.31415926 E+1Limits on the size of the mantissa and exponent limit the

precision(accuracy) andrangeof floating-point numbers

precision:# bits used in mantissa

1.234567 E1

1.234567890123456789 E1

range: #bits used in exponent

1.0 E38

1.0 E300

Arithmetic Overflow: Some real numbers are "too big" to represent in a given number of bits of storage:e.g.

1.0 E+500

Arithmetic Underflow: Some real numbers are "too small" to represent using a fixed number of bits:e.g.

1.0 E-500Numbers nearer to zero are closer together than numbers with larger exponents:

because the mantissa multiplies the exponent; successive numbers in the mantissa multiply the larger exponents, and the numbers space farther

Cancellation Error: Adding a relatively small number to a large one may not change the large one if the difference in magnitude is greater than the precision:e.g.

1.0E30 + 1.0E1 = 1.0E30the number with the smaller exponent has no effect if the magnitude of the two numbers differs by more than the number of digits of precision

the mantissa may not have enough precision to reflect the addition of such a relatively small number

Binary values between 0 and 1 are

sums of products of negative powers of two; they do not always accurately expresssums of products of negative powers of ten.Similar problem: 1/3 cannot be exactly expressed as a finite decimal number:

0.333333333333333333…1/10 (0.1 decimal) cannot ever be accurately represented in base 2, 8, or 16:

0.000110011001100… base 2

0.0631631631631… base 8

0.19999999999… base 16a sum of ten binary "tenths" will not be exactly 1 due to this representation error

Be aware of round-off error occurring due to the limited number of bits available for each of the mantissa and exponent.

Make sure you pick a storage type with enough bits for

precisionandrangeto accurately represent the numbers you use.Note that a four-byte integer has more bits of

precisionthan a four-byte floating-point number. A four-byte integer has lessrangethan a four-byte floating point #.Never compare floating-point numbers for exact equality;

test for "close enough" against a "reasonably" small value:absolute_value(f1 - f2) < epsilon

For general use, the C language on most computers defines a

floatfloating-point storage type, 4 bytes long, that handles approximately 6-7 decimal digits of mantissa and an exponent between-38and+38The C language

doublefloating-point storage type, 8 bytes long, handles approximately 17-18 decimal digits of mantissa and an exponent between-308and+308Remember: Bits are bits. The same bit pattern may be a signed or unsigned integer, a character, or a floating-point number, depending on how it is used.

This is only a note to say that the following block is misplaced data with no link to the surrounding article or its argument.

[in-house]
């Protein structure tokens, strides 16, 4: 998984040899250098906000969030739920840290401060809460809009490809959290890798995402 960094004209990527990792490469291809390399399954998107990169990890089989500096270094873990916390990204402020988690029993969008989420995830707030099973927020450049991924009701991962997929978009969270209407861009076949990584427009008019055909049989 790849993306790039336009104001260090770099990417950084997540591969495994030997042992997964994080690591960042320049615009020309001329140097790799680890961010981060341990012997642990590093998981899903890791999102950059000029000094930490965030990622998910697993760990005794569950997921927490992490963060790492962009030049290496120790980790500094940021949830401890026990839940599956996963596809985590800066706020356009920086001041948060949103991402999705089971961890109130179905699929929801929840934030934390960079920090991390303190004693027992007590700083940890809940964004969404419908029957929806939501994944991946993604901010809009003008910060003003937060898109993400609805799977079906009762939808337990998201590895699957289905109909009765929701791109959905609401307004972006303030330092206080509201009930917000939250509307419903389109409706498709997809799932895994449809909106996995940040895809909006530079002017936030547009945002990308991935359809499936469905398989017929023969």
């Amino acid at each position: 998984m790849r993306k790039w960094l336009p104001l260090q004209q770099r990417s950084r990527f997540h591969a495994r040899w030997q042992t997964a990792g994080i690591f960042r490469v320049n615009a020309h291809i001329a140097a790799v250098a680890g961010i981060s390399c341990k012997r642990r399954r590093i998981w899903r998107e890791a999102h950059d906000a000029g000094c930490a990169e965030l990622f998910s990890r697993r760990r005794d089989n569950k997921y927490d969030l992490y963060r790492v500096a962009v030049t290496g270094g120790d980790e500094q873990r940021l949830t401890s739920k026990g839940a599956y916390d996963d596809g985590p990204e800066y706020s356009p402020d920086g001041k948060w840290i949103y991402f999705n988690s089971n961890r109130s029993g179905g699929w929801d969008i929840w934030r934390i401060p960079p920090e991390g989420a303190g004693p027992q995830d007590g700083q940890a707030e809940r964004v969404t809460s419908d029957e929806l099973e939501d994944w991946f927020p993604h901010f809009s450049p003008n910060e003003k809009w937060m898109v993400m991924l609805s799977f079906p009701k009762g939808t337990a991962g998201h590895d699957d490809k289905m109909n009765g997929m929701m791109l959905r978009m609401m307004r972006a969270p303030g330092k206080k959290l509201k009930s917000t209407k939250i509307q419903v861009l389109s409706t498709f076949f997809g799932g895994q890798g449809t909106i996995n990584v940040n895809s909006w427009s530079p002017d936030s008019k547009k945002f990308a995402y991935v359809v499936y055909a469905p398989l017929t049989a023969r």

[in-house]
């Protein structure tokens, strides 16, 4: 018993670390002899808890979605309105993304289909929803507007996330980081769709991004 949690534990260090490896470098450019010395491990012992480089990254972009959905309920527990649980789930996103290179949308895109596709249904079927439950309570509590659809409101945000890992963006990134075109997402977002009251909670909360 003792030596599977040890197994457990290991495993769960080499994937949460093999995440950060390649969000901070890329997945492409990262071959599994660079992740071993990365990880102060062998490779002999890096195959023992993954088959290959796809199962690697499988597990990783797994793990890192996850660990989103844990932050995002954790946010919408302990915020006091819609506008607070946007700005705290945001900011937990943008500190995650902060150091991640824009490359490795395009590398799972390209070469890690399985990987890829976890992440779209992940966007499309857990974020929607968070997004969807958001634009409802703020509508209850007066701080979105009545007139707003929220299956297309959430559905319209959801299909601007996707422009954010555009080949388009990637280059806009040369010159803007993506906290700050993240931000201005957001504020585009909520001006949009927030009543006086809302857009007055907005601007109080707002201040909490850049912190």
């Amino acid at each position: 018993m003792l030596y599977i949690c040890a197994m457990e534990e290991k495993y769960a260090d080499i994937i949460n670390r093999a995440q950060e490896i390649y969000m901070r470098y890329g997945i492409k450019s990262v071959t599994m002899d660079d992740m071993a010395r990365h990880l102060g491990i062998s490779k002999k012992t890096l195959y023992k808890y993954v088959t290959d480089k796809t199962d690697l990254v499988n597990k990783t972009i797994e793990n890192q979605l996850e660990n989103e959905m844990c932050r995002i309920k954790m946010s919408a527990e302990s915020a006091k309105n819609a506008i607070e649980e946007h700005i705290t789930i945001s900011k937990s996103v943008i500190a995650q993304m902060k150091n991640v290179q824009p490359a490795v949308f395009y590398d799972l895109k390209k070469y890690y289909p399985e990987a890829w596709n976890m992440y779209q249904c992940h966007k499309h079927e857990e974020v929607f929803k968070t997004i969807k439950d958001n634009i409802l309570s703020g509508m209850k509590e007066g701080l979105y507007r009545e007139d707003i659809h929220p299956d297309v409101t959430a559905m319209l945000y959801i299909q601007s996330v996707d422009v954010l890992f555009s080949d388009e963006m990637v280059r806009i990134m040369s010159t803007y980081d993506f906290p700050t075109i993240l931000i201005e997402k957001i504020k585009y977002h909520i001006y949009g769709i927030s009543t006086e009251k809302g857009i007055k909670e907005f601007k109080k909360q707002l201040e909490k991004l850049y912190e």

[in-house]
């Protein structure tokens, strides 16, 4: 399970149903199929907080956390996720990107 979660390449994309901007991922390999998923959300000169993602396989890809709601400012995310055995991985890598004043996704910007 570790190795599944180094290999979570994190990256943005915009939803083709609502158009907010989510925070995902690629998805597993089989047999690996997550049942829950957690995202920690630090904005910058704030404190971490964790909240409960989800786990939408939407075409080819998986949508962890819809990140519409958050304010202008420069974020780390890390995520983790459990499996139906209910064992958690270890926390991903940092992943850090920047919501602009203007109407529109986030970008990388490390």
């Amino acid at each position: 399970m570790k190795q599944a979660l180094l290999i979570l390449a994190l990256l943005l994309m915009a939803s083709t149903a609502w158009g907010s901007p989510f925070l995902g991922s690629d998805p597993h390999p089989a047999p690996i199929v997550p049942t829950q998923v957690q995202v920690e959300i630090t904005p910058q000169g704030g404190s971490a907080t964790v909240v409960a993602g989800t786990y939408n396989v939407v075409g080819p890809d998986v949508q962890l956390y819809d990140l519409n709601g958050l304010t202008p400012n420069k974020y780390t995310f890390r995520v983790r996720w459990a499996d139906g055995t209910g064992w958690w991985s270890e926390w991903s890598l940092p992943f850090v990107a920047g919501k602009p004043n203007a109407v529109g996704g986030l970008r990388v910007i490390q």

main()

{

int i;

float x;

double y;

printf("\nFloats:\n");

for( i=0; i <= 9; i++ ){

x = 1.0 + (i / 10.0);

printf("Expect 1.%d - actual is %.42f\n",

i, x);

}

printf("\nDoubles:\n");

for( i=0; i <= 9; i++ ){

y = 1.0 + (i / 10.0);

printf("Expect 1.%d - actual is %.42f\n",

i, y);

}

}

Floats:

Expect 1.0 - actual is 1.000000000000000000000000000000000000000000

Expect 1.1 - actual is 1.100000023841857910156250000000000000000000

Expect 1.2 - actual is 1.200000047683715820312500000000000000000000

Expect 1.3 - actual is 1.299999952316284179687500000000000000000000

Expect 1.4 - actual is 1.399999976158142089843750000000000000000000

Expect 1.5 - actual is 1.500000000000000000000000000000000000000000

Expect 1.6 - actual is 1.600000023841857910156250000000000000000000

Expect 1.7 - actual is 1.700000047683715820312500000000000000000000

Expect 1.8 - actual is 1.799999952316284179687500000000000000000000

Expect 1.9 - actual is 1.899999976158142089843750000000000000000000

Doubles:

Expect 1.0 - actual is 1.000000000000000000000000000000000000000000

Expect 1.1 - actual is 1.100000000000000088817841970012523233890533

Expect 1.2 - actual is 1.199999999999999955591079014993738383054733

Expect 1.3 - actual is 1.300000000000000044408920985006261616945267

Expect 1.4 - actual is 1.399999999999999911182158029987476766109467

Expect 1.5 - actual is 1.500000000000000000000000000000000000000000

Expect 1.6 - actual is 1.600000000000000088817841970012523233890533

Expect 1.7 - actual is 1.699999999999999955591079014993738383054733

Expect 1.8 - actual is 1.800000000000000044408920985006261616945267

Expect 1.9 - actual is 1.899999999999999911182158029987476766109467

Any time execution encounters the simple **IF** statement, a choice is
made whether or not to execute the enclosed set of statements:

IFcontrol_expression

Statement 1

Statement 2

…

ENDIFIf

testscontrol_expressiontrue,execute the set of statements between theIFand theENDIF.If

testscontrol_expressionfalse,skip all the statements and continue execution with whatever comes after theENDIF.

IFisnota loop. When the simpleIFstatement is encountered, the set of enclosed statements is only executed once, or not at all.